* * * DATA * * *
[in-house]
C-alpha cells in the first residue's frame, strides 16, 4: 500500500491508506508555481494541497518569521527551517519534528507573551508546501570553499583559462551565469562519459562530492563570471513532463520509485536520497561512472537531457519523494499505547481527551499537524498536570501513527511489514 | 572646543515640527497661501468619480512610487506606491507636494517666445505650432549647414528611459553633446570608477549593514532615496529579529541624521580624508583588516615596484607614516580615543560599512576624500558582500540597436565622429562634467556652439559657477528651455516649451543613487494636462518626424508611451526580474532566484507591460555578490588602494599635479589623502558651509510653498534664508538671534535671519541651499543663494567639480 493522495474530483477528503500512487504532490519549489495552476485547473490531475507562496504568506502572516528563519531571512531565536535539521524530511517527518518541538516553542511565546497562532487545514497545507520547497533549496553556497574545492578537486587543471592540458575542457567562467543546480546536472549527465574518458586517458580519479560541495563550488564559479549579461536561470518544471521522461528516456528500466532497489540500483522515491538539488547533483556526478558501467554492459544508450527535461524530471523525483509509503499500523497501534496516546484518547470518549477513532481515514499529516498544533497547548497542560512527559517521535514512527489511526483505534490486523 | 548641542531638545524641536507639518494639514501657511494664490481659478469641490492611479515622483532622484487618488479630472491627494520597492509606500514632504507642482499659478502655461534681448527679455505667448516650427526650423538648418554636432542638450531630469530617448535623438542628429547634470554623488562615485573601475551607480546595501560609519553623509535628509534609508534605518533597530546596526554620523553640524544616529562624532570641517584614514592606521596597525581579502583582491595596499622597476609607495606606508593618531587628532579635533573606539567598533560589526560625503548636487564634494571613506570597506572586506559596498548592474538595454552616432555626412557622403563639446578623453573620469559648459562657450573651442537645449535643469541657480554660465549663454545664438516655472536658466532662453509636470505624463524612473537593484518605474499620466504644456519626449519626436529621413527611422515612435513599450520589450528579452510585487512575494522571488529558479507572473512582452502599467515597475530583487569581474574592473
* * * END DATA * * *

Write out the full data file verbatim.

[in-house]
C-alpha cells in the first residue's frame, strides 16, 4: 500500500491508506508555481494541497518569521527551517519534528507573551508546501570553499583559462551565469562519459562530492563570471513532463520509485536520497561512472537531457519523494499505547481527551499537524498536570501513527511489514 | 572646543515640527497661501468619480512610487506606491507636494517666445505650432549647414528611459553633446570608477549593514532615496529579529541624521580624508583588516615596484607614516580615543560599512576624500558582500540597436565622429562634467556652439559657477528651455516649451543613487494636462518626424508611451526580474532566484507591460555578490588602494599635479589623502558651509510653498534664508538671534535671519541651499543663494567639480 493522495474530483477528503500512487504532490519549489495552476485547473490531475507562496504568506502572516528563519531571512531565536535539521524530511517527518518541538516553542511565546497562532487545514497545507520547497533549496553556497574545492578537486587543471592540458575542457567562467543546480546536472549527465574518458586517458580519479560541495563550488564559479549579461536561470518544471521522461528516456528500466532497489540500483522515491538539488547533483556526478558501467554492459544508450527535461524530471523525483509509503499500523497501534496516546484518547470518549477513532481515514499529516498544533497547548497542560512527559517521535514512527489511526483505534490486523 | 548641542531638545524641536507639518494639514501657511494664490481659478469641490492611479515622483532622484487618488479630472491627494520597492509606500514632504507642482499659478502655461534681448527679455505667448516650427526650423538648418554636432542638450531630469530617448535623438542628429547634470554623488562615485573601475551607480546595501560609519553623509535628509534609508534605518533597530546596526554620523553640524544616529562624532570641517584614514592606521596597525581579502583582491595596499622597476609607495606606508593618531587628532579635533573606539567598533560589526560625503548636487564634494571613506570597506572586506559596498548592474538595454552616432555626412557622403563639446578623453573620469559648459562657450573651442537645449535643469541657480554660465549663454545664438516655472536658466532662453509636470505624463524612473537593484518605474499620466504644456519626449519626436529621413527611422515612435513599450520589450528579452510585487512575494522571488529558479507572473512582452502599467515597475530583487569581474574592473